A solid performance from Joey King can’t stop this messy teen supernatural romance.
Young love: Sometimes it crashes into us like lapping waves hitting a picturesque beach. Other times, it’s a car wreck, leaving a mess in its wake. The In Between, Paramount+’s new teen supernatural romance, is the latter – a subpar film that can’t be resuscitated, even at the best attempts of Joey King and a solid supporting cast.
Based on a YA novel of the same name, The In Between follows teens Tessa (King) and Skylar (Kyle Allen) and their tragic summer romance. They’re teens from two different worlds – Skylar’s a hopeless romantic jock; Tessa’s a cynical photographer. When a car crash takes Skylar’s life and leaves Tessa as a survivor, she starts to see visions and encounter strange apparitions that appear to be Skylar communicating from another dimension. The movie flashes back between the early days of their romance, and the grief and supernatural that follows the accident. The In-Between feels like if Ghost crashed into Grease.
The script for The In Between is in need of an exorcism. The teens fall victim to dialogue that sounds like it was written by a middle-aged writer (the film’s screenwriter, Marc Klein, also wrote the source novel). Their meet-cute is at a small indie cinema, where Josh translates a French film for Tessa and reveals he speaks Spanish and Italian. Tessa comments, “If I could just read Dante’s Inferno in the original Italian, my life would be complete.” Later on, Skylar calls Tessa’s photo of a cell phone tower disguised as a tree “an allegory” for capitalism, unknowingly using the same language Tessa used when she presented the photo to her class. They’re also both self-described “analog” teens, preferring mixed cassette tapes to a streaming playlist. Not saying teens can’t be smart about a revered Italian poem, allegorical photos, and mixed tapes, but it all feels forced and very heavy-handed.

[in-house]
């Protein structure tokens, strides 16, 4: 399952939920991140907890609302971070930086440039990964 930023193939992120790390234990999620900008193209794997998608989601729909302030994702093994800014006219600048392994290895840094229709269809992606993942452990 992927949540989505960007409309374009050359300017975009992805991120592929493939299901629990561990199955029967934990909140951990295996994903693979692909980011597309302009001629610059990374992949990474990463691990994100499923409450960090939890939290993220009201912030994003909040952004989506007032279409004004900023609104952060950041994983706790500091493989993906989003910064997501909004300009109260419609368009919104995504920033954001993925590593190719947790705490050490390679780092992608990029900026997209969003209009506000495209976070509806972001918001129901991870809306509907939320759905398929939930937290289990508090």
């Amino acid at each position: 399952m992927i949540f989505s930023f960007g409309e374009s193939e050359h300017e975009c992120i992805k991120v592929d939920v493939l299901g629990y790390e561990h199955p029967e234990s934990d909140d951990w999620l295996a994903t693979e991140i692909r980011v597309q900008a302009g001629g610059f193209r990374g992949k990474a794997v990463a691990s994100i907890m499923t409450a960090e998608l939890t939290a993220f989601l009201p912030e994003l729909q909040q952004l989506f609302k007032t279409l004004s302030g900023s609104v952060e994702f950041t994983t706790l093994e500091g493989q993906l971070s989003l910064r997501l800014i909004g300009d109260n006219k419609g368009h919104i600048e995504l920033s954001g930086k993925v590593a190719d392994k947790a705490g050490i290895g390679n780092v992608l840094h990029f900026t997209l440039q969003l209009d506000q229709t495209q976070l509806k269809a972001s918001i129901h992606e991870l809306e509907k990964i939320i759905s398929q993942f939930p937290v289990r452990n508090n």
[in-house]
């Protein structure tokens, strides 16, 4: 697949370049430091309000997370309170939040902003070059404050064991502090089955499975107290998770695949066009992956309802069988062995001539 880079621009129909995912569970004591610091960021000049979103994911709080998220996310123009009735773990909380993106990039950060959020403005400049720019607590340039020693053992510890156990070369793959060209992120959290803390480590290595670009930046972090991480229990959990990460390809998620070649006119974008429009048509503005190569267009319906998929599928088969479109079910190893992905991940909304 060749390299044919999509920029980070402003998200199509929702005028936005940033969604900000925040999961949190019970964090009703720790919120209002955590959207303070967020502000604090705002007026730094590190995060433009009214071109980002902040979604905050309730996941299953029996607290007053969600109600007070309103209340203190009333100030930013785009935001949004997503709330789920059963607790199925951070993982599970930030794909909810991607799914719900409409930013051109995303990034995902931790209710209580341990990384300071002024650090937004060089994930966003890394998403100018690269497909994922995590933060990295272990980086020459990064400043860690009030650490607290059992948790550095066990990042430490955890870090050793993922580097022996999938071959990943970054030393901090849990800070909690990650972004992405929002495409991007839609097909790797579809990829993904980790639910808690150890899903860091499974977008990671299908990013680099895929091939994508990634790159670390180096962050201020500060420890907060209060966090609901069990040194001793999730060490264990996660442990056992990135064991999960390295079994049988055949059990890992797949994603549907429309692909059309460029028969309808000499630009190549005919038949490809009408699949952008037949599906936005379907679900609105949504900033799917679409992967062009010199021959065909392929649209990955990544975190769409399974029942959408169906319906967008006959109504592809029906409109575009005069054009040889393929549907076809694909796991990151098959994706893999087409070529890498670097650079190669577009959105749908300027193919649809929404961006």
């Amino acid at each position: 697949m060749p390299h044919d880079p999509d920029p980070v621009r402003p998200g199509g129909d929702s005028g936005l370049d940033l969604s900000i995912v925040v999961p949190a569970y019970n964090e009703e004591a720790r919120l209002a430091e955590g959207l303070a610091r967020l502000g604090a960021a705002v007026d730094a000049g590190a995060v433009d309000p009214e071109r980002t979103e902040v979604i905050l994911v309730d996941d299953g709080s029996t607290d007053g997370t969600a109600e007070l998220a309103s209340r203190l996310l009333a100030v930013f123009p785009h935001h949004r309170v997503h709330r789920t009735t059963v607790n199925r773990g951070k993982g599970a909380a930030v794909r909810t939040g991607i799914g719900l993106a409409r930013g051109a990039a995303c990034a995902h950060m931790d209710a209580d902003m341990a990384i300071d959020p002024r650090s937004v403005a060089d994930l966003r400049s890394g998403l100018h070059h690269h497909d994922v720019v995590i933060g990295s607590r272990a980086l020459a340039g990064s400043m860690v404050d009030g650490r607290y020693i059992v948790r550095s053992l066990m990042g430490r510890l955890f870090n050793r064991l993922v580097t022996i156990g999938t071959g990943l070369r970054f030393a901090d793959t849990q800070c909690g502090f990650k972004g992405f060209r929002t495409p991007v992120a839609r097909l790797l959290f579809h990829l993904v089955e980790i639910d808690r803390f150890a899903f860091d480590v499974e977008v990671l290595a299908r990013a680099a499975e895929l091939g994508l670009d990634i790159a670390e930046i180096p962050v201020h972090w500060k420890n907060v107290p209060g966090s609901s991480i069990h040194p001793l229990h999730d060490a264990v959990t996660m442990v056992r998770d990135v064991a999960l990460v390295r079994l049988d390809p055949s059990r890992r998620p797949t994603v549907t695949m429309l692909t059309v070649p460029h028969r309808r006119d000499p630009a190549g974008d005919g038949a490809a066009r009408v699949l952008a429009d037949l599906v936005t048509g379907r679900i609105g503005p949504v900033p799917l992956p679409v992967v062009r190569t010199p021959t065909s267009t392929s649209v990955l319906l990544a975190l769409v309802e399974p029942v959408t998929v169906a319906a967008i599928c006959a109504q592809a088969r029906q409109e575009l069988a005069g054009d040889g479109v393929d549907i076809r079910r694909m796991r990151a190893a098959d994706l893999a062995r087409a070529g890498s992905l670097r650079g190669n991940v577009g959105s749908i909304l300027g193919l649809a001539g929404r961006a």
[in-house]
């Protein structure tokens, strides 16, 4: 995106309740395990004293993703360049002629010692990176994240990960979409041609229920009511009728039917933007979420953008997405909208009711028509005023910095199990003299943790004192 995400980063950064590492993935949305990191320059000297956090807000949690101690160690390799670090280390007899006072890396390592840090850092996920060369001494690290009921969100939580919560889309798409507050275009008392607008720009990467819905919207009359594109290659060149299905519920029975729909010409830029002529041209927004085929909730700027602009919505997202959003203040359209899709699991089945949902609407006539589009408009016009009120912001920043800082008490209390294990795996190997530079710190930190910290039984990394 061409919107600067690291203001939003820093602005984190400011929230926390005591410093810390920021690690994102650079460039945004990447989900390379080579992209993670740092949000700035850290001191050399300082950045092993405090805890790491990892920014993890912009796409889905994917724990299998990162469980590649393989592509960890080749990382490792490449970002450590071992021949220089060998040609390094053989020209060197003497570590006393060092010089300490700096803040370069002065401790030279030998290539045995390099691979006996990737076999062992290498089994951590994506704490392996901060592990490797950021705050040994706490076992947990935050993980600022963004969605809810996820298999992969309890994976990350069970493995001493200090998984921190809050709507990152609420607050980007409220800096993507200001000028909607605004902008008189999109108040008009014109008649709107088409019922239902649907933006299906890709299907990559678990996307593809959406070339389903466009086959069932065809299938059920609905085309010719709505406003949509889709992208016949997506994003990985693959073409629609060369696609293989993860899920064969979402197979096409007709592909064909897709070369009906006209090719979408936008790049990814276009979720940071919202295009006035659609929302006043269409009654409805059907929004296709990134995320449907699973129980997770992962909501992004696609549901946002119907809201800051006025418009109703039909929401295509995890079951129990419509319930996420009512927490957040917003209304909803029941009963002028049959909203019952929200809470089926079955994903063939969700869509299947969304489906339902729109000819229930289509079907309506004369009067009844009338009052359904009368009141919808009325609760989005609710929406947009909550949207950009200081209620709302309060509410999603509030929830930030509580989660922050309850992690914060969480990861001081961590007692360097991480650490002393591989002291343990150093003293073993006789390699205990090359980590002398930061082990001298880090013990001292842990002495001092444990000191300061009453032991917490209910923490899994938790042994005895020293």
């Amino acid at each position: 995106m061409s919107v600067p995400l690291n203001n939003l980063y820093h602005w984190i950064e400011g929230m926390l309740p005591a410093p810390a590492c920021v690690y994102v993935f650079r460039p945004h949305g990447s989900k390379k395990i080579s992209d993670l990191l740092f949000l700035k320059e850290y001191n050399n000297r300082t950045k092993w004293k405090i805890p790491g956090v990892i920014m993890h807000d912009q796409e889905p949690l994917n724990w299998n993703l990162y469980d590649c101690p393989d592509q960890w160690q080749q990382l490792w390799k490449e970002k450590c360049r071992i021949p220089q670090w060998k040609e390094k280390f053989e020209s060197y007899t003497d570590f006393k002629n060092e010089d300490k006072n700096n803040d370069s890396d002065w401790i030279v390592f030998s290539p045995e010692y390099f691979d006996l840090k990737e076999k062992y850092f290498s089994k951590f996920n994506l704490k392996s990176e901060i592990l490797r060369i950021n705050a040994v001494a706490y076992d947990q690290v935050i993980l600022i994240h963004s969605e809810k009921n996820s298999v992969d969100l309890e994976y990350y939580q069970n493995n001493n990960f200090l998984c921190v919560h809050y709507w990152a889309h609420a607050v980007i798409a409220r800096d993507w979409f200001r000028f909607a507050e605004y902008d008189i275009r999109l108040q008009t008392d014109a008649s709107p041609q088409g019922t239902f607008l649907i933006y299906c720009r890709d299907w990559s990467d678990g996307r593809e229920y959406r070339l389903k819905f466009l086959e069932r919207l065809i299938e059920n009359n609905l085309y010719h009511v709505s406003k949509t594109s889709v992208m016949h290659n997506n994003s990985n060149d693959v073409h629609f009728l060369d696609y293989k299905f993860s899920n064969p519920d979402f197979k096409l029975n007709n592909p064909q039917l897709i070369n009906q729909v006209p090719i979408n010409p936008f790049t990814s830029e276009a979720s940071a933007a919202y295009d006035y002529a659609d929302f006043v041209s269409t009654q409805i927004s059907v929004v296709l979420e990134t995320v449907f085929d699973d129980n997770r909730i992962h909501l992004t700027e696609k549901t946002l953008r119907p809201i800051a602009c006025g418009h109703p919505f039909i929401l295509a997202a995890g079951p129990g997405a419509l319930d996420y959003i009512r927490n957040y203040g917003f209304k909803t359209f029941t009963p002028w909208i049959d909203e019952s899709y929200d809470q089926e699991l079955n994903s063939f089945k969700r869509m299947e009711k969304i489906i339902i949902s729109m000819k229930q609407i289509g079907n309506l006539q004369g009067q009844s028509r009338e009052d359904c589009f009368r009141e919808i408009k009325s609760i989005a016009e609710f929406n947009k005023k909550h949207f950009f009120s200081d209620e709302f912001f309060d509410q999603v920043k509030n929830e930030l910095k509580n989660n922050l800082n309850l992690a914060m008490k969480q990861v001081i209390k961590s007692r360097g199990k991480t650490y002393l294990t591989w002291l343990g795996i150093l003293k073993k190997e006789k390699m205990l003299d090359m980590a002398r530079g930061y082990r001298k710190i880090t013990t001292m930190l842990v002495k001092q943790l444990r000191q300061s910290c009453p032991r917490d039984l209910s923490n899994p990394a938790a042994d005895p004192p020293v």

Arie Posin‘s direction leans into the supernatural elements, Skylar’s messages from beyond playing like straight horror. We don’t know why he possesses cell phones and car radios at random times and blasts INXS’s “Never Tear You Apart” (between this and Euphoria, this song is having a comeback). Nor do we know his intention behind possessing her pencil and causing her to scribble all over her SAT (if he speaks multiple languages, shouldn’t he be helping her ace the test?!). I’d really love to know why he endangers both Tessa and her friend Shannon (a lively Celeste O’Connor) as he takes control of Shannon’s car, nearly causing a pile-up in a busy intersection. In the afterlife, Skylar’s just a toxic poltergeist boyfriend.
One of The In Between‘s greatest limitations is that we only see the hauntings from Tessa’s side, and rely on flashbacks to infer Skylar’s motivations. We already know Skylar has issues getting over heartbreak, as in a flashback he’s frustrated his parents are getting a divorce instead of digging deeper to overcome their issues, as he does during sports competitions. Had we seen more from Skylar’s point of view as he was stuck in the middle of two worlds, we could understand why he’s aggressively haunting Tessa and preventing her from moving on.
The best thing The In Between has going for itself is King (who also produces), who knows how to dial up Tess’s lovesick grief. Tears flow as she attempts to get back to school after the incident. She’s euphoric when she realizes Skylar’s possessed her camera, appearing as an apparition when she develops her photos. Tessa also has some tender moments between her adopted parents (the always excellent Kim Dickens and John Ortiz), working her way to be a skeptical foster child to a vulnerable adopted daughter.
King finds a way to balance the ghostly horrors and gooey teen romance in The In-Between. Once just might wish she had better source material to show her range.
The In Between is currently streaming on Paramount+.